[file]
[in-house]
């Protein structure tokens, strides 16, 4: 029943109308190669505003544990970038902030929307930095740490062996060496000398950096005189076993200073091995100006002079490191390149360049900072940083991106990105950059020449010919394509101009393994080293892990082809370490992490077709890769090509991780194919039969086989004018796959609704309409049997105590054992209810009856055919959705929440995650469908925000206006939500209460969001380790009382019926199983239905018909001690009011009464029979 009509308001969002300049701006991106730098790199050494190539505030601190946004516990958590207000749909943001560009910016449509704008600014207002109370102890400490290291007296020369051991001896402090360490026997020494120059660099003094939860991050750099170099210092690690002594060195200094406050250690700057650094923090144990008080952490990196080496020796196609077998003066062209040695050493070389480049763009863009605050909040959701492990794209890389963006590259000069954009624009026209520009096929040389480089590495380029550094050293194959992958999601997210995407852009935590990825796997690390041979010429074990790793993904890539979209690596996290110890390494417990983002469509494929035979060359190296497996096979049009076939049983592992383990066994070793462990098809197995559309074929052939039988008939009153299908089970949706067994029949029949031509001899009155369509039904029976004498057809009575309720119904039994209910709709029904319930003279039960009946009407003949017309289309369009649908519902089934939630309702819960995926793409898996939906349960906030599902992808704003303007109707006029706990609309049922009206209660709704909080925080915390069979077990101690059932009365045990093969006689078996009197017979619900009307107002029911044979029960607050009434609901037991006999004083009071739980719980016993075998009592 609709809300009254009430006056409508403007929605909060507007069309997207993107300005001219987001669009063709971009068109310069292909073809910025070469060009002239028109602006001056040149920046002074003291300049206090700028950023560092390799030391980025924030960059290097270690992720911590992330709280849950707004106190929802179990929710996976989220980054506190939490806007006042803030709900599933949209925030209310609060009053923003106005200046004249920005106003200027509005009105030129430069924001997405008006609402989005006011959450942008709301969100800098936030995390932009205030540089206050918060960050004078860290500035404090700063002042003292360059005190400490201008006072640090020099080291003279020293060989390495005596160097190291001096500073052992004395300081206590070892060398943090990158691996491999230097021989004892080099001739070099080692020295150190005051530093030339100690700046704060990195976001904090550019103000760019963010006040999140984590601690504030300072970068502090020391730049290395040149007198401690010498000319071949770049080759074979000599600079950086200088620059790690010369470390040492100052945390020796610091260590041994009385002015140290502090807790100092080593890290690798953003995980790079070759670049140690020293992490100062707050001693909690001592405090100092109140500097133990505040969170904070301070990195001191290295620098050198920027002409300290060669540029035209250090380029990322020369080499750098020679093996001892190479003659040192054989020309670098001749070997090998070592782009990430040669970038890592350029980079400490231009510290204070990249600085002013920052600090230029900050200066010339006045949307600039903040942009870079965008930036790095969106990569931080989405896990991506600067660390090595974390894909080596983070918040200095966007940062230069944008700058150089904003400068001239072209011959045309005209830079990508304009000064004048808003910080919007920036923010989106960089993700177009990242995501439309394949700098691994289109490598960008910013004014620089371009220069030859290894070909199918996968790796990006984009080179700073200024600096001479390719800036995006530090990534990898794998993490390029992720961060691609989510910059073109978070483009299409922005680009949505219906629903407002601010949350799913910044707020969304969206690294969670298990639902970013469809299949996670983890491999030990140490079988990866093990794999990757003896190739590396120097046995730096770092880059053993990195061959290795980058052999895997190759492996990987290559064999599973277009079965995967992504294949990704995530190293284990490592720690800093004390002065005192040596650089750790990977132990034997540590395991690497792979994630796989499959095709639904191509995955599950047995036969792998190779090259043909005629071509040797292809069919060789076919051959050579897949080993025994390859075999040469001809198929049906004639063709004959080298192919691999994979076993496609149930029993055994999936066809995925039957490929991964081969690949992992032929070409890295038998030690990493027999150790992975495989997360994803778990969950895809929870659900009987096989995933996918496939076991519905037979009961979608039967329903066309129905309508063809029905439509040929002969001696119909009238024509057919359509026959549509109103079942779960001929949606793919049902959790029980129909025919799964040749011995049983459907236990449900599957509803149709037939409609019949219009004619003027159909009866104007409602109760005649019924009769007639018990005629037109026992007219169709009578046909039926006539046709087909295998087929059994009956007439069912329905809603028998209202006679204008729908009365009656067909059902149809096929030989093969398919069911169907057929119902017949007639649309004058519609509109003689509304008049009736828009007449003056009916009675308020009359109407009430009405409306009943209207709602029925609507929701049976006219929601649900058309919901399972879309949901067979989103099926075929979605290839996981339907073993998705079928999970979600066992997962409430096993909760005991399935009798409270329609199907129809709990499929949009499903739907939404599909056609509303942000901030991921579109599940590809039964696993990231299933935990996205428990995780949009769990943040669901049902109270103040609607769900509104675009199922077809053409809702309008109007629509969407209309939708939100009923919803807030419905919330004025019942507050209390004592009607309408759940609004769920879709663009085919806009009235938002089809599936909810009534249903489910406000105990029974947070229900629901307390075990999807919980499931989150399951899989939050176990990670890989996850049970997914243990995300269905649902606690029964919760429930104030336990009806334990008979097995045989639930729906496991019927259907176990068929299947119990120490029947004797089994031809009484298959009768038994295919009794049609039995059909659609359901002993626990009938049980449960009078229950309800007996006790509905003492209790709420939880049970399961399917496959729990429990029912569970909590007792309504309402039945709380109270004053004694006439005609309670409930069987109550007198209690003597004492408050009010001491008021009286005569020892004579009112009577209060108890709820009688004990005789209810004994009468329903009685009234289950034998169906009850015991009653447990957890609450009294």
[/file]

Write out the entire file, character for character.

[in-house]
């Protein structure tokens, strides 16, 4: 029943109308190669505003544990970038902030929307930095740490062996060496000398950096005189076993200073091995100006002079490191390149360049900072940083991106990105950059020449010919394509101009393994080293892990082809370490992490077709890769090509991780194919039969086989004018796959609704309409049997105590054992209810009856055919959705929440995650469908925000206006939500209460969001380790009382019926199983239905018909001690009011009464029979 009509308001969002300049701006991106730098790199050494190539505030601190946004516990958590207000749909943001560009910016449509704008600014207002109370102890400490290291007296020369051991001896402090360490026997020494120059660099003094939860991050750099170099210092690690002594060195200094406050250690700057650094923090144990008080952490990196080496020796196609077998003066062209040695050493070389480049763009863009605050909040959701492990794209890389963006590259000069954009624009026209520009096929040389480089590495380029550094050293194959992958999601997210995407852009935590990825796997690390041979010429074990790793993904890539979209690596996290110890390494417990983002469509494929035979060359190296497996096979049009076939049983592992383990066994070793462990098809197995559309074929052939039988008939009153299908089970949706067994029949029949031509001899009155369509039904029976004498057809009575309720119904039994209910709709029904319930003279039960009946009407003949017309289309369009649908519902089934939630309702819960995926793409898996939906349960906030599902992808704003303007109707006029706990609309049922009206209660709704909080925080915390069979077990101690059932009365045990093969006689078996009197017979619900009307107002029911044979029960607050009434609901037991006999004083009071739980719980016993075998009592 609709809300009254009430006056409508403007929605909060507007069309997207993107300005001219987001669009063709971009068109310069292909073809910025070469060009002239028109602006001056040149920046002074003291300049206090700028950023560092390799030391980025924030960059290097270690992720911590992330709280849950707004106190929802179990929710996976989220980054506190939490806007006042803030709900599933949209925030209310609060009053923003106005200046004249920005106003200027509005009105030129430069924001997405008006609402989005006011959450942008709301969100800098936030995390932009205030540089206050918060960050004078860290500035404090700063002042003292360059005190400490201008006072640090020099080291003279020293060989390495005596160097190291001096500073052992004395300081206590070892060398943090990158691996491999230097021989004892080099001739070099080692020295150190005051530093030339100690700046704060990195976001904090550019103000760019963010006040999140984590601690504030300072970068502090020391730049290395040149007198401690010498000319071949770049080759074979000599600079950086200088620059790690010369470390040492100052945390020796610091260590041994009385002015140290502090807790100092080593890290690798953003995980790079070759670049140690020293992490100062707050001693909690001592405090100092109140500097133990505040969170904070301070990195001191290295620098050198920027002409300290060669540029035209250090380029990322020369080499750098020679093996001892190479003659040192054989020309670098001749070997090998070592782009990430040669970038890592350029980079400490231009510290204070990249600085002013920052600090230029900050200066010339006045949307600039903040942009870079965008930036790095969106990569931080989405896990991506600067660390090595974390894909080596983070918040200095966007940062230069944008700058150089904003400068001239072209011959045309005209830079990508304009000064004048808003910080919007920036923010989106960089993700177009990242995501439309394949700098691994289109490598960008910013004014620089371009220069030859290894070909199918996968790796990006984009080179700073200024600096001479390719800036995006530090990534990898794998993490390029992720961060691609989510910059073109978070483009299409922005680009949505219906629903407002601010949350799913910044707020969304969206690294969670298990639902970013469809299949996670983890491999030990140490079988990866093990794999990757003896190739590396120097046995730096770092880059053993990195061959290795980058052999895997190759492996990987290559064999599973277009079965995967992504294949990704995530190293284990490592720690800093004390002065005192040596650089750790990977132990034997540590395991690497792979994630796989499959095709639904191509995955599950047995036969792998190779090259043909005629071509040797292809069919060789076919051959050579897949080993025994390859075999040469001809198929049906004639063709004959080298192919691999994979076993496609149930029993055994999936066809995925039957490929991964081969690949992992032929070409890295038998030690990493027999150790992975495989997360994803778990969950895809929870659900009987096989995933996918496939076991519905037979009961979608039967329903066309129905309508063809029905439509040929002969001696119909009238024509057919359509026959549509109103079942779960001929949606793919049902959790029980129909025919799964040749011995049983459907236990449900599957509803149709037939409609019949219009004619003027159909009866104007409602109760005649019924009769007639018990005629037109026992007219169709009578046909039926006539046709087909295998087929059994009956007439069912329905809603028998209202006679204008729908009365009656067909059902149809096929030989093969398919069911169907057929119902017949007639649309004058519609509109003689509304008049009736828009007449003056009916009675308020009359109407009430009405409306009943209207709602029925609507929701049976006219929601649900058309919901399972879309949901067979989103099926075929979605290839996981339907073993998705079928999970979600066992997962409430096993909760005991399935009798409270329609199907129809709990499929949009499903739907939404599909056609509303942000901030991921579109599940590809039964696993990231299933935990996205428990995780949009769990943040669901049902109270103040609607769900509104675009199922077809053409809702309008109007629509969407209309939708939100009923919803807030419905919330004025019942507050209390004592009607309408759940609004769920879709663009085919806009009235938002089809599936909810009534249903489910406000105990029974947070229900629901307390075990999807919980499931989150399951899989939050176990990670890989996850049970997914243990995300269905649902606690029964919760429930104030336990009806334990008979097995045989639930729906496991019927259907176990068929299947119990120490029947004797089994031809009484298959009768038994295919009794049609039995059909659609359901002993626990009938049980449960009078229950309800007996006790509905003492209790709420939880049970399961399917496959729990429990029912569970909590007792309504309402039945709380109270004053004694006439005609309670409930069987109550007198209690003597004492408050009010001491008021009286005569020892004579009112009577209060108890709820009688004990005789209810004994009468329903009685009234289950034998169906009850015991009653447990957890609450009294």